Ten years ago, Dr. Eric Cline wrote a book entitled 1177 B.C.: The Year Civilization Collapsed. Now, a decade on, he has released as sequel. This one tells how civilization recovered in the centuries after the Bronze Age ended. With this new book, we are now in the Iron Age, which lasted from 1200 BCE to 600 BCE.

Before reviewing the new book, I read the first one. If you are new to this 2-book set it is certainly the only way to really grasp what Cline is presenting. And for those who read his earlier book, it’s a good time to skim through as a refresher. The names of the many of the civilisations, and most the people involved, are not familiar to most readers.

Even if you have taken a course in ancient civilisations there will be many kings and kingdoms that never made the radar. The book begins with a table, listing the names of the kings in the following areas: Assyria, Babylonia, Elam, Carhemish, Kuunlua/Palistin, Sam’al, Urartu, Tyre, Byblos, Damascus, Egypt, Israel, Judah, Moab and Edom. For some of these, our knowledge is very scanty. In both Edom and Moab, for example, the name of only one king is known. Even for Assyria, a major kingdom, our record is a complete blank from 1019 BCE until 934 BCE.

The reason for this gap, and really the reason for nearly everything else that happened in the Bronze and Iron Ages, is little more than guesswork. This is actually the most frustrating thing about these books by Cline. As he stated in the first book, “The end of the Bronze Age empires in the Eastern Mediterranean was not the result of a single invasion or cause, but came about because of multiple incursions and manifold reasons.” Every reason that has been put forward by scholars are given by Cline, but he is unable to rule out any of them with certainty.

One scholar, Joseph Tainter, believes that “sociopolitical collapse is quite a normal occurrence and even to be expected in the general course of the life of most complex societies.” That, naturally, includes us in 2024.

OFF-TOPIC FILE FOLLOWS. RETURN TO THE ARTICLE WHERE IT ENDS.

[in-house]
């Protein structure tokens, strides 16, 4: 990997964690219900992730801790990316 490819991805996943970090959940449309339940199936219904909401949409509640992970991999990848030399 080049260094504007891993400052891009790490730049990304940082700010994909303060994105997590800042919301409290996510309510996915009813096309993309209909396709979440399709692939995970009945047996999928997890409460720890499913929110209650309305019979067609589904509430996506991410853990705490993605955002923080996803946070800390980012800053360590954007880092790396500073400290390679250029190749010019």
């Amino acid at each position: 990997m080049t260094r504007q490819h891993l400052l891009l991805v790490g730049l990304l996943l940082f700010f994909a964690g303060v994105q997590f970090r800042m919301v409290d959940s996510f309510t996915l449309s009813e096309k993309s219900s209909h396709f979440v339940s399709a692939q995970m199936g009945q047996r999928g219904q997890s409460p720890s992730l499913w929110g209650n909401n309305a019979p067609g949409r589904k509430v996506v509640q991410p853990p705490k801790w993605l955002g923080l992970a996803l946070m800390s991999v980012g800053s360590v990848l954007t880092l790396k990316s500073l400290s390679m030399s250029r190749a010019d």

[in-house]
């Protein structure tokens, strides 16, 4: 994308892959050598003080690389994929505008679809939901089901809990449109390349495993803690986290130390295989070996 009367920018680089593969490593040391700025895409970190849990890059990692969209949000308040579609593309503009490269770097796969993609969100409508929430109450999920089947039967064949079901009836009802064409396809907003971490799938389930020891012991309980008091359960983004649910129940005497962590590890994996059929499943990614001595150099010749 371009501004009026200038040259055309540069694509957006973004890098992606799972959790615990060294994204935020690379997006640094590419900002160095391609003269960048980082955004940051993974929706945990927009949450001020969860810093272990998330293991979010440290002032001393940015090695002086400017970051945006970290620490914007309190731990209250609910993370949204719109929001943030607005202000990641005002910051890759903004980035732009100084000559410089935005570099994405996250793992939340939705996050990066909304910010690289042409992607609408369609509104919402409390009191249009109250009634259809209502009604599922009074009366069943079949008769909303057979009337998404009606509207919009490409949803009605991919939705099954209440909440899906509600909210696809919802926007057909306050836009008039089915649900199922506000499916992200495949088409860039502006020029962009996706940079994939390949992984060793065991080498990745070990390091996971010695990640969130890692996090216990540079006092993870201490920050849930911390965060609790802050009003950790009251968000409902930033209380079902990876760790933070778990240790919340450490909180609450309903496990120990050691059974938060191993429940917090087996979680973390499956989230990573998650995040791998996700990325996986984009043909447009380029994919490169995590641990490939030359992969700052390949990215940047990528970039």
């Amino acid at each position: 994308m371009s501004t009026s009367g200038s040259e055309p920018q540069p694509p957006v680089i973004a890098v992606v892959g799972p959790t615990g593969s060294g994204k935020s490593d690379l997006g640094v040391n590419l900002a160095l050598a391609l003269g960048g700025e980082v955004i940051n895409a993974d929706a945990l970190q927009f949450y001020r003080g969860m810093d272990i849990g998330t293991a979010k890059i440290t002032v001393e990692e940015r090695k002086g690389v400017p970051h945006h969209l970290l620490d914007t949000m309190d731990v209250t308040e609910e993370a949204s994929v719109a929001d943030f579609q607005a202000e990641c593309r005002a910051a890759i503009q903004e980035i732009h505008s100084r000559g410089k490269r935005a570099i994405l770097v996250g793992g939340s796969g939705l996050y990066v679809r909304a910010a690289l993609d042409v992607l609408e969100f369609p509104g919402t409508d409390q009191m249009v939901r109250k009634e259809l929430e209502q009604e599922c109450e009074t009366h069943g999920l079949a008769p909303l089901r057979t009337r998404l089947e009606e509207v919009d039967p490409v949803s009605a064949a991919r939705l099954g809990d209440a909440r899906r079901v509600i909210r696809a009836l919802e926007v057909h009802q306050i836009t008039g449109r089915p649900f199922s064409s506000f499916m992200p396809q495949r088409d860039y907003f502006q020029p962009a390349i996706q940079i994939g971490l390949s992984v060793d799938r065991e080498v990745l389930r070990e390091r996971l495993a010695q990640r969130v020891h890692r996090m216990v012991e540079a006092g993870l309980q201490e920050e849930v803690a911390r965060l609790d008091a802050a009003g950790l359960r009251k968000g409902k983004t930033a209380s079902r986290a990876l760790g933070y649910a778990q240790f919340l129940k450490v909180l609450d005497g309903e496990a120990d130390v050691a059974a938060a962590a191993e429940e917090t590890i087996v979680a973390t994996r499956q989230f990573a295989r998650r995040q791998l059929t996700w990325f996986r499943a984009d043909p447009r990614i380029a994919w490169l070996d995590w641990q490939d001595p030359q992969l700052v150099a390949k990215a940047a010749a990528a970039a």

While no scholar can say what really happened, our interpretation of what happened is really what Cline writes about in this new book. He poses a pregnant question on page 4 about the Bronze Age collapse: “Was it really a Dark Age?”  To answer this question “at the heart of our exploration,” Cline asks “What was it like for those living in the aftermath of the Collapse, and how was it different in each of the affected areas?” Along the way towards answering that, Cline fills the book with the history of each area.

Some passages in the book will upset many, so beware. For the Assyrian king Assurnasirpal II (pictured here), for example, “his scribes went to great lengths to describe the barbaric treatment of those he captured during his campaigns.” When he captured the city of Pitura, “I felled 800 of their combat troops and cut off their heads. I impaled on stakes 700 soldiers. I burnt their adolescent boys and girls.”

Since the time covered in this book overlaps with that of the Bible, Cline refers to it often. He mentions Jehu, who took over the throne of Israel from 841 to 814 BCE. The so-called Black Obelisk of Shalamaneser III of Assyria comes into play here. It depicts Jehu bowing in front of the Assyrian monarch and presenting him tribute. “Surprisingly,” writes Cline, this “is not mentioned anywhere in the Hebrew Bible.” Does it really surprise anyone that those who wrote the Hebrew text decided to suppress the fact that their king bowed down to a foreign king? Cline seems to have lost his sense of realism here. The next king of Assyria also records on a stela that he received “tribute from Joash,” the king of Israel who ruled from 804 to 789 BCE. This, writes Cline, “is also not mentioned anywhere in the Bible.”